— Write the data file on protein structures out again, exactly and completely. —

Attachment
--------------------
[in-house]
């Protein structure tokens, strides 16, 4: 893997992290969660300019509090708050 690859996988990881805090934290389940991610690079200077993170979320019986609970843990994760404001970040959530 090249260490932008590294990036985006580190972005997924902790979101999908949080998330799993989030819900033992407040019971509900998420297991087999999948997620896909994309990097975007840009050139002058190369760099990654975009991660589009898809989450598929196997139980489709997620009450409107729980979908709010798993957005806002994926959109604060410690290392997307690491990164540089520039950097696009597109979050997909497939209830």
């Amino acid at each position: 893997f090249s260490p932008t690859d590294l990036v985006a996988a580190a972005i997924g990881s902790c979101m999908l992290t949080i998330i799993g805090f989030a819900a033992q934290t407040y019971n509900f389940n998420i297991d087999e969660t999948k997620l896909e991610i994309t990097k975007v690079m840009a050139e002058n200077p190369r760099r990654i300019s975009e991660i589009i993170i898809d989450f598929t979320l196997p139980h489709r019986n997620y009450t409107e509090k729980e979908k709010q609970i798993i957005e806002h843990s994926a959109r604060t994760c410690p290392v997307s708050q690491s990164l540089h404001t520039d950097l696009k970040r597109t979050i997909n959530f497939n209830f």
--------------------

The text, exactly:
[in-house]
């Protein structure tokens, strides 16, 4: 893997992290969660300019509090708050 690859996988990881805090934290389940991610690079200077993170979320019986609970843990994760404001970040959530 090249260490932008590294990036985006580190972005997924902790979101999908949080998330799993989030819900033992407040019971509900998420297991087999999948997620896909994309990097975007840009050139002058190369760099990654975009991660589009898809989450598929196997139980489709997620009450409107729980979908709010798993957005806002994926959109604060410690290392997307690491990164540089520039950097696009597109979050997909497939209830």
């Amino acid at each position: 893997f090249s260490p932008t690859d590294l990036v985006a996988a580190a972005i997924g990881s902790c979101m999908l992290t949080i998330i799993g805090f989030a819900a033992q934290t407040y019971n509900f389940n998420i297991d087999e969660t999948k997620l896909e991610i994309t990097k975007v690079m840009a050139e002058n200077p190369r760099r990654i300019s975009e991660i589009i993170i898809d989450f598929t979320l196997p139980h489709r019986n997620y009450t409107e509090k729980e979908k709010q609970i798993i957005e806002h843990s994926a959109r604060t994760c410690p290392v997307s708050q690491s990164l540089h404001t520039d950097l696009k970040r597109t979050i997909n959530f497939n209830f």